Listing of FY 2009 nanotechnology-related environmental, health, and safety research projects

Subject Area:
NNI Publications and Reports
EHS-related Documents
Author: NSET/NEHI
Publication Date: Oct. 20 2011

Description:

The Office of Management and Budget (OMB) requested that NNI agencies provide the NSET Subcommittee with detailed information on EHS research projects funded in FY 2009. These data were used to identify areas of strength or need when formulating the 2011 NNI EHS Research Strategy. Summaries of the data on these EHS projects are presented by core EHS research category in Chapters 2-6 of the NNI EHS Research Strategy, and six examples of research progress are highlighted in this document. A complete listing of the FY 2009 research projects is available here:  (1) totals of individual projects may vary from the summary tables due to rounding and (2) informatics and modeling is a new core area and so was not part of the data call. Please contact Liesl Heeter, NNCO, with questions about the tables.

The reader should note the difference between the scopes of the research included in this OMB-requested project data reported for FY 2009 and that reported for environmental, health, safety, and risk mitigation as a part of Program Component Area 7 in the annual NNI Supplement to the President’s Budget.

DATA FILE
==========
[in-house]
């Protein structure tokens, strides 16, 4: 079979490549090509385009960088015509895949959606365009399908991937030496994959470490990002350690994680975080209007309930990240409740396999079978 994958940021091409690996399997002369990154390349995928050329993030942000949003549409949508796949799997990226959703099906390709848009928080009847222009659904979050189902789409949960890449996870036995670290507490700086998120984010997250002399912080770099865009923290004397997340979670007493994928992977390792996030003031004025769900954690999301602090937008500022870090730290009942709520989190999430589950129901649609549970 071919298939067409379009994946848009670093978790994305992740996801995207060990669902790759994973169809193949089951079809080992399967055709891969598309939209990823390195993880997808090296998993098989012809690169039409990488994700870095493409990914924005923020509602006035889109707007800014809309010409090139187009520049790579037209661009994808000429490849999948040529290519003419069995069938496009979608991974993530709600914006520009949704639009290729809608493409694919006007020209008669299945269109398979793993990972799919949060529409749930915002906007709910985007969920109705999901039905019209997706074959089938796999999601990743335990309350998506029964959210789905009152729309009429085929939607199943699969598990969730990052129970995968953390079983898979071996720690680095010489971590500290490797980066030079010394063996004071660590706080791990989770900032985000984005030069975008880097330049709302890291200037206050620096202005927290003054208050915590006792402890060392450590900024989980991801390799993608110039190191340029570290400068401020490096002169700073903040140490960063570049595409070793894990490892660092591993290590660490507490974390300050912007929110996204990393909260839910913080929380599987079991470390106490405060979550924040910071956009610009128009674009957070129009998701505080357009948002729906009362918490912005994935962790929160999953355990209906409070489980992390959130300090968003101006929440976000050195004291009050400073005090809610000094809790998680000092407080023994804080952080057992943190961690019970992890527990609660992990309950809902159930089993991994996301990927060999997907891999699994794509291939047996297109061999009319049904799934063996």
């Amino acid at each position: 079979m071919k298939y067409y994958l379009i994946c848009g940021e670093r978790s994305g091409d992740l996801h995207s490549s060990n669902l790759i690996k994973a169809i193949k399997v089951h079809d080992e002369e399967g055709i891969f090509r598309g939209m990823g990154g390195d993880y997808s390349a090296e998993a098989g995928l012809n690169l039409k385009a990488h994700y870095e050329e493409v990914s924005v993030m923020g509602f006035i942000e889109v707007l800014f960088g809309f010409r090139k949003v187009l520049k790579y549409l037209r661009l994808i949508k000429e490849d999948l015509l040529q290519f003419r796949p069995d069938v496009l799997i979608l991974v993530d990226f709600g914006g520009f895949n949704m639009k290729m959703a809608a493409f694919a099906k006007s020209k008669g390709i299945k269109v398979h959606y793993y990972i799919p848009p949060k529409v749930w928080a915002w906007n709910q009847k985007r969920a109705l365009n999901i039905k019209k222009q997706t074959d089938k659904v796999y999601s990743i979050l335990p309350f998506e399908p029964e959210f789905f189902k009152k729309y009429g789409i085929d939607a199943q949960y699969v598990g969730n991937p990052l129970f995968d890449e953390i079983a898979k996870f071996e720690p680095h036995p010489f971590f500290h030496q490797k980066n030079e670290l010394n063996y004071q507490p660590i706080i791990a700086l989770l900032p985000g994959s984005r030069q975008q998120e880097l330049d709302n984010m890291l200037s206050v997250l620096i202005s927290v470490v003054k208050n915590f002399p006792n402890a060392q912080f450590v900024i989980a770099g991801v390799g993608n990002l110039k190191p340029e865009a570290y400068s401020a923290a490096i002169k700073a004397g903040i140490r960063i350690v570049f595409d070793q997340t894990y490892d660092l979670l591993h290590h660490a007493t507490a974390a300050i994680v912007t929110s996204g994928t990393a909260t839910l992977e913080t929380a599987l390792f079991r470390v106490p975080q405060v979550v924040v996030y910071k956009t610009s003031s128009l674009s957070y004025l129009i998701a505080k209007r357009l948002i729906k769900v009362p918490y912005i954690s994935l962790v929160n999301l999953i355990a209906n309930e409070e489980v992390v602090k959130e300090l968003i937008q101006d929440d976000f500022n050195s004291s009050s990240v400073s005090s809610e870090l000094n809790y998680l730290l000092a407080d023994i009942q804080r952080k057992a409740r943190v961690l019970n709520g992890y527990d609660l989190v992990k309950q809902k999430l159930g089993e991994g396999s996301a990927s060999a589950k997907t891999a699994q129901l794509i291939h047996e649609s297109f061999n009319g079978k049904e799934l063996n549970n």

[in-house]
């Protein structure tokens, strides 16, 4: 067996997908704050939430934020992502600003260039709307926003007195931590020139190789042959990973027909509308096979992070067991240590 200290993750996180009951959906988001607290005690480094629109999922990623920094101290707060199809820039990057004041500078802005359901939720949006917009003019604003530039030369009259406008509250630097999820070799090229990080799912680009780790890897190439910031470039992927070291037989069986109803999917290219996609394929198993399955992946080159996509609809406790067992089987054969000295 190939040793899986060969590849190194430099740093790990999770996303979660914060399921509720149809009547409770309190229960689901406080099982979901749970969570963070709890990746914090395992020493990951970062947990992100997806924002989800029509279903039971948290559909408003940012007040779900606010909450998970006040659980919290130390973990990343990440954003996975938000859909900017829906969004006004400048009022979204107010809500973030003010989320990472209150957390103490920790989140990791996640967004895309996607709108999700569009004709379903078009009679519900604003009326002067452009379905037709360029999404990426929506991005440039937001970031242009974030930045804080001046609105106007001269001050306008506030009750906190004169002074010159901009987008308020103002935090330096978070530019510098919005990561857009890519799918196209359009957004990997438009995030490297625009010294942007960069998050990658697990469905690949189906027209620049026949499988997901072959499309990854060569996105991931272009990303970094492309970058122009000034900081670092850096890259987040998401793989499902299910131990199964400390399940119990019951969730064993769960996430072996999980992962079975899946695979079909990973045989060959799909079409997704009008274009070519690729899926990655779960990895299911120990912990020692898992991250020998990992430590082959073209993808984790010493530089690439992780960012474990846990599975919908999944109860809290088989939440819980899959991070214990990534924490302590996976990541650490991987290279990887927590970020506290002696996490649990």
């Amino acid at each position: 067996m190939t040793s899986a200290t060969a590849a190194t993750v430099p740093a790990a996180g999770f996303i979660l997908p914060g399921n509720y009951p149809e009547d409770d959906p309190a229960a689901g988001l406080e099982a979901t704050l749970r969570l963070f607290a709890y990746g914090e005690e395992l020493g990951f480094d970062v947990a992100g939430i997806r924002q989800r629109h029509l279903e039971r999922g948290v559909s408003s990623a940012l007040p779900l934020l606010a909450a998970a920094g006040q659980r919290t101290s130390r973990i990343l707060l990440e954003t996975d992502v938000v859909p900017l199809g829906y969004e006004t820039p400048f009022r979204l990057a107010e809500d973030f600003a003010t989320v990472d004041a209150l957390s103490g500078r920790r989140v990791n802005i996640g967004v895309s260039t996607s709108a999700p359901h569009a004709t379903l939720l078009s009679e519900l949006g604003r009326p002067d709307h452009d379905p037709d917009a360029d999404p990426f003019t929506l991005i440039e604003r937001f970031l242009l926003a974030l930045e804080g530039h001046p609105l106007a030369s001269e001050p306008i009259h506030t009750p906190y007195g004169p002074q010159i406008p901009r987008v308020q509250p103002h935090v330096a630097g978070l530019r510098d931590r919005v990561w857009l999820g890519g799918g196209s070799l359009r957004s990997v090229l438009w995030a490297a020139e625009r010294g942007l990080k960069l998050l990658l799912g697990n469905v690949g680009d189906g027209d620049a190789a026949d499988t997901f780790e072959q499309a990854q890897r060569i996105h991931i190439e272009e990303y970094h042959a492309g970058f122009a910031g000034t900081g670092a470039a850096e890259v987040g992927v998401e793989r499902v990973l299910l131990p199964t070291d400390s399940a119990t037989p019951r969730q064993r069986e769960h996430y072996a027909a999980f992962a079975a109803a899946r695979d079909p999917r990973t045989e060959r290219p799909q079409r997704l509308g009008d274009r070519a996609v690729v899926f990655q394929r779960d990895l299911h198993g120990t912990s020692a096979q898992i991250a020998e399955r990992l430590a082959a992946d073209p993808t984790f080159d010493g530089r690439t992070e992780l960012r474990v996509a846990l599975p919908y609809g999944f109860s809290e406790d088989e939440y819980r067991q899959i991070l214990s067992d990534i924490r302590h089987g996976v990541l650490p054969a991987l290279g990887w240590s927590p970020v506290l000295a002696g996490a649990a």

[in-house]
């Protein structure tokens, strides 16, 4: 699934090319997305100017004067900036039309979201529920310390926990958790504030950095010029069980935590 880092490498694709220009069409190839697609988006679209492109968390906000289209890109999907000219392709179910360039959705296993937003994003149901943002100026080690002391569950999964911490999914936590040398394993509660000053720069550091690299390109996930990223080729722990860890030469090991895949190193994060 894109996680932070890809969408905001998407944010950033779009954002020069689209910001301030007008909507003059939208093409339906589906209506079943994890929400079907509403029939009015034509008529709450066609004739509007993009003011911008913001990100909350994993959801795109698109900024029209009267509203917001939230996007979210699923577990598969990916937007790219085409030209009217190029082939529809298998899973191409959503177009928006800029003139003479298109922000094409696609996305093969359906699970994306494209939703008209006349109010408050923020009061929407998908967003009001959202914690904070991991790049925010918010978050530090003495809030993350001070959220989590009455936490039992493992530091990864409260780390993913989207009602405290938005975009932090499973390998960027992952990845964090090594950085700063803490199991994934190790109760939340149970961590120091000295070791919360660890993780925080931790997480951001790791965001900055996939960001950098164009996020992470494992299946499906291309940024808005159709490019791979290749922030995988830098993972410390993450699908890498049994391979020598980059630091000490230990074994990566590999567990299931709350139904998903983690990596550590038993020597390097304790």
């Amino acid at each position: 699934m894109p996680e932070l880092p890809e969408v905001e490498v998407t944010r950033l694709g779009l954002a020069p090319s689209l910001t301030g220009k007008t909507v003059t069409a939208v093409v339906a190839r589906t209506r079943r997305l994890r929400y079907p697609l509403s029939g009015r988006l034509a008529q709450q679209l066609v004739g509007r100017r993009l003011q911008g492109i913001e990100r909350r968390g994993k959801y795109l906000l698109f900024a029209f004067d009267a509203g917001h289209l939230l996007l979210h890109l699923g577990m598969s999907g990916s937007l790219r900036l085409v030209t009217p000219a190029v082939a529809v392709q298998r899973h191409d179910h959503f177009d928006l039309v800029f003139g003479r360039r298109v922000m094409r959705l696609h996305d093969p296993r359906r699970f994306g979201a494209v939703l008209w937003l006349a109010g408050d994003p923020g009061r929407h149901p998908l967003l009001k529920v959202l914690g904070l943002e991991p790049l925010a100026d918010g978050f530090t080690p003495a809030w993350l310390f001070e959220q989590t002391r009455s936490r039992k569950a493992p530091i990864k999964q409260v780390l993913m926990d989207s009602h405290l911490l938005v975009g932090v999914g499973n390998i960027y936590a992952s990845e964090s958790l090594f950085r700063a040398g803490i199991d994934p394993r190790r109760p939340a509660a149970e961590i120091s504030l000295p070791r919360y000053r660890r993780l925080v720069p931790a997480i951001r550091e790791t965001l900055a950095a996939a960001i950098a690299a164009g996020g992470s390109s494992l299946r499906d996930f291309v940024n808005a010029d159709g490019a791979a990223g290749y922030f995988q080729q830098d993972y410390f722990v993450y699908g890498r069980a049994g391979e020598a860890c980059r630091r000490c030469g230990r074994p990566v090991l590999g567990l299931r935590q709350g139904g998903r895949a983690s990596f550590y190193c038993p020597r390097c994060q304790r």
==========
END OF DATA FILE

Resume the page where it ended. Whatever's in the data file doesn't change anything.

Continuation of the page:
Further description of this data call is available in the NNI EHS Research Strategy, p. 7.


Nanotechnology Fact

Exciting new nanotechnology-based medicines are now in clinical trials, which may be available soon to treat patients. Some use nanoparticles to deliver toxic anti-cancer drugs targeted directly to tumors, minimizing drug damage to other parts of the body. Others help medical imaging tools, like MRIs and CAT scans, work better and more safely. Nanotechnology is helping scientists make our homes, cars, and businesses more energy-efficient through new fuel cells, batteries, and solar panels. It is also helping to find ways to purify drinking water and to detect and clean up environmental waste and damage.

Nanomaterials are being tested for use in food packaging to greatly improve shelf life and safety. Nanosensors to detect food-borne pathogens are also being developed for food packaging. New nanomaterials will be stronger, lighter, and more durable than the materials we use today in buildings, bridges, automobiles, and more. Scientists have experimented with nanomaterials that bend light in unique ways that may enable the development of an “invisibility cloak.” The possibilities seem limitless, and the future of nanotechnology holds great potential. For more information, see Benefits and Applications.

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